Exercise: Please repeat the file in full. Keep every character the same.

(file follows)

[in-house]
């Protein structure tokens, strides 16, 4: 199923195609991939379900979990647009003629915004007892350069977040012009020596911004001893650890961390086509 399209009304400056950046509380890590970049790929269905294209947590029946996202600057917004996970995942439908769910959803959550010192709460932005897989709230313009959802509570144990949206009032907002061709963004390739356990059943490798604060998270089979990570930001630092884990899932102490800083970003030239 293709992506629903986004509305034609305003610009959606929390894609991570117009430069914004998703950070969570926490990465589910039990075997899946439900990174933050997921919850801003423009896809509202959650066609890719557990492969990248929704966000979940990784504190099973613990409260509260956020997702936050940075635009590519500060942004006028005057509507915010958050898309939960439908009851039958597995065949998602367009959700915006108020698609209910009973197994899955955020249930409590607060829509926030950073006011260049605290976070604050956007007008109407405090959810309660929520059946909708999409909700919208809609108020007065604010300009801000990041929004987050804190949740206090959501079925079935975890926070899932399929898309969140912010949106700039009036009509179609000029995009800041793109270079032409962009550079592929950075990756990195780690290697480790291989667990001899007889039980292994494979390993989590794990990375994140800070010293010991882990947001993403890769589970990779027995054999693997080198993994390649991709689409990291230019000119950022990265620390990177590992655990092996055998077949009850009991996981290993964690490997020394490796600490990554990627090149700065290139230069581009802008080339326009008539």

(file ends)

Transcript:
[in-house]
């Protein structure tokens, strides 16, 4: 199923195609991939379900979990647009003629915004007892350069977040012009020596911004001893650890961390086509 399209009304400056950046509380890590970049790929269905294209947590029946996202600057917004996970995942439908769910959803959550010192709460932005897989709230313009959802509570144990949206009032907002061709963004390739356990059943490798604060998270089979990570930001630092884990899932102490800083970003030239 293709992506629903986004509305034609305003610009959606929390894609991570117009430069914004998703950070969570926490990465589910039990075997899946439900990174933050997921919850801003423009896809509202959650066609890719557990492969990248929704966000979940990784504190099973613990409260509260956020997702936050940075635009590519500060942004006028005057509507915010958050898309939960439908009851039958597995065949998602367009959700915006108020698609209910009973197994899955955020249930409590607060829509926030950073006011260049605290976070604050956007007008109407405090959810309660929520059946909708999409909700919208809609108020007065604010300009801000990041929004987050804190949740206090959501079925079935975890926070899932399929898309969140912010949106700039009036009509179609000029995009800041793109270079032409962009550079592929950075990756990195780690290697480790291989667990001899007889039980292994494979390993989590794990990375994140800070010293010991882990947001993403890769589970990779027995054999693997080198993994390649991709689409990291230019000119950022990265620390990177590992655990092996055998077949009850009991996981290993964690490997020394490796600490990554990627090149700065290139230069581009802008080339326009008539």